If you’ve read my themes, posted through August, there was little talk about leadership within it. It was more about environment and how this influenced communities of practice and learning.  The current paper I’m writing on is a bit the same.  Leadership has been lost a little through the cracks. I’m wondering if this is a mistake on my behalf, as the idea of defining a creative industries based concept of leadership has always been in the back of my head (aligned to the idea of a book post PhD.)

I’m currently transcribing an interview conducted in Melbourne in August.  And it specifically brings up a leadership idea that I haven’t touched on: the idea of the organisational/taste gatekeeper. The positions of power in the arts scene that control most of the power, often most of the money. My interview subject talks about how power lists published in the press always show the same people, often related, often married, who all come from the same schools. There’s a perception that if you “didn’t go to Scotch and play the cello” you want get the key fellowships (and by extension jobs and positions of power.

While I don’t want to swell on gatekeepers as subjects, and I don’t think I have many in my subjects (maybe one or two) I am talking to a lot of those who are bouncing up against them.

The same interviewee says that those who are emerging are doing something exciting, they are playing in the spaces between organisations and power. The operate in the margins, and they demonstrate the power of networks and distributed leadership.  This is something I have seen, even in organisational practice (like theatre.)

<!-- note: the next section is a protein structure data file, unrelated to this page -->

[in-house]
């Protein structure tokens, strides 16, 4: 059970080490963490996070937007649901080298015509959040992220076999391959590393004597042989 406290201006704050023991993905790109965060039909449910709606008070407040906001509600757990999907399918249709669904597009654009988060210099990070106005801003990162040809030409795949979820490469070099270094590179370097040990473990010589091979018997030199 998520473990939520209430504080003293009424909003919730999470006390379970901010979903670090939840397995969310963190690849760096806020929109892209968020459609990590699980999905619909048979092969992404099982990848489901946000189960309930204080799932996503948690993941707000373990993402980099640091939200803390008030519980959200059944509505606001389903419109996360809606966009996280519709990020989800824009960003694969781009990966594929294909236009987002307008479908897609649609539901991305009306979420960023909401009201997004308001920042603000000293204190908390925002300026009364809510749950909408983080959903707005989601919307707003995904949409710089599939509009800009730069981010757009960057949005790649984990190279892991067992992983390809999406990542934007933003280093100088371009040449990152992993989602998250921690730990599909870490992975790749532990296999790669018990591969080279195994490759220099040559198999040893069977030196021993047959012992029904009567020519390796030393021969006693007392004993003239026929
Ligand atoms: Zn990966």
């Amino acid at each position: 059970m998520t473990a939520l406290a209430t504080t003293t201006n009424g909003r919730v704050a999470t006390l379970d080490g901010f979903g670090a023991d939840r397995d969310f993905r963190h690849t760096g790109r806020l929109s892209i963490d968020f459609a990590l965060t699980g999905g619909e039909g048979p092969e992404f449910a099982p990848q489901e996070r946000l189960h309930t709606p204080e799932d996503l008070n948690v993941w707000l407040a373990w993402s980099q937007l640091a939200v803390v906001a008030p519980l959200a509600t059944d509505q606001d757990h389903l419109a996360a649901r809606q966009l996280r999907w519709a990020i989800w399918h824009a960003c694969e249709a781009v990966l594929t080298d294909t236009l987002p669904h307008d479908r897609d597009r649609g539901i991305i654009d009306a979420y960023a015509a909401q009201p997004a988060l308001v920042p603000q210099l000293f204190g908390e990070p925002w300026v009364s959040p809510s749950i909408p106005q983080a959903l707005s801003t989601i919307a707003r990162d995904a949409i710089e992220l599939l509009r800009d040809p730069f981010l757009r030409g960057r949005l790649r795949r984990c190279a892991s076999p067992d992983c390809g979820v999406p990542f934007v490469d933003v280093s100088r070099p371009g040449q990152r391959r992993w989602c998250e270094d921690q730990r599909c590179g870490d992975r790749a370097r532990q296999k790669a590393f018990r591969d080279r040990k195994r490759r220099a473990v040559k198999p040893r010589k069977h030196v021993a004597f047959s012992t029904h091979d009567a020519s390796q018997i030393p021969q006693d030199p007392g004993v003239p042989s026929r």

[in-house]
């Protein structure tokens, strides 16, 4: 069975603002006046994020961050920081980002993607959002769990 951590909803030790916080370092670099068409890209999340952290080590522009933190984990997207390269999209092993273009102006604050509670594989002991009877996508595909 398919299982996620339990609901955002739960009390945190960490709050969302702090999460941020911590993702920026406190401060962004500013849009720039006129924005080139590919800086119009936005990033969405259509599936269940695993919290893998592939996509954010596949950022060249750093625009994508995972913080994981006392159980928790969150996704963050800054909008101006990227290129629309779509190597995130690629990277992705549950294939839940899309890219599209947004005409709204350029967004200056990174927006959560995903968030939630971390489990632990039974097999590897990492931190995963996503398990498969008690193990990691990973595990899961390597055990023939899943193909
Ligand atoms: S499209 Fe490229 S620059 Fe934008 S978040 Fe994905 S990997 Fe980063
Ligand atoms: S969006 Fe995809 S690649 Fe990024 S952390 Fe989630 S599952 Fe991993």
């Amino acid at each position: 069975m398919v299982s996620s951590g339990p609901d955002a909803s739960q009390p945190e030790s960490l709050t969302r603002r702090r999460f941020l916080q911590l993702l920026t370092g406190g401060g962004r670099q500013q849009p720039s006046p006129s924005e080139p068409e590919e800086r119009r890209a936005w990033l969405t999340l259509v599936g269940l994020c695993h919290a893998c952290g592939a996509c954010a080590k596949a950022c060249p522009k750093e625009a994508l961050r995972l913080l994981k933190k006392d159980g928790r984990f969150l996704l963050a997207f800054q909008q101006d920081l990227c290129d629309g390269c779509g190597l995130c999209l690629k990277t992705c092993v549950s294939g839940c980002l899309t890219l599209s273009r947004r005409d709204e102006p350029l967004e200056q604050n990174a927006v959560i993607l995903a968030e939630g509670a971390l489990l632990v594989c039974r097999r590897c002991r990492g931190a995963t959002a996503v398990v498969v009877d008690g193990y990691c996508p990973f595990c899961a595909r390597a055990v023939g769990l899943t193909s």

My comparison between visual arts and theatre, the subject of my current conference paper, may not only demonstrate the power of environment to shape leadership identity (I argue theatre practitioners lean toward a distributed concept of leadership given their collaborative approach while visual arts people tend to have a more hierarchical old school view) but also show how networked leadership evolves amongst some (theatre) but maybe not so much in visual arts  – where the gatekeepers are strong and prominent.  Or, and I’m ‘typing out loud’ here, the networked leaders in visual arts are not yet seeing the power of what they do, or calling it leadership, in the shadow of the gatekeepers?

Either way I need to ensure that the definition of leadership doesn’t get lost in the learning concepts.

Thoughts on Disruption

I’m writing during the lunch break of Disrupt Sydney, a one day conference run by University of Sydney on digital disruption. I was invited to attend by a recent person I met via Twitter, and as I like to shake my brain up every once and awhile it seemed like a good idea.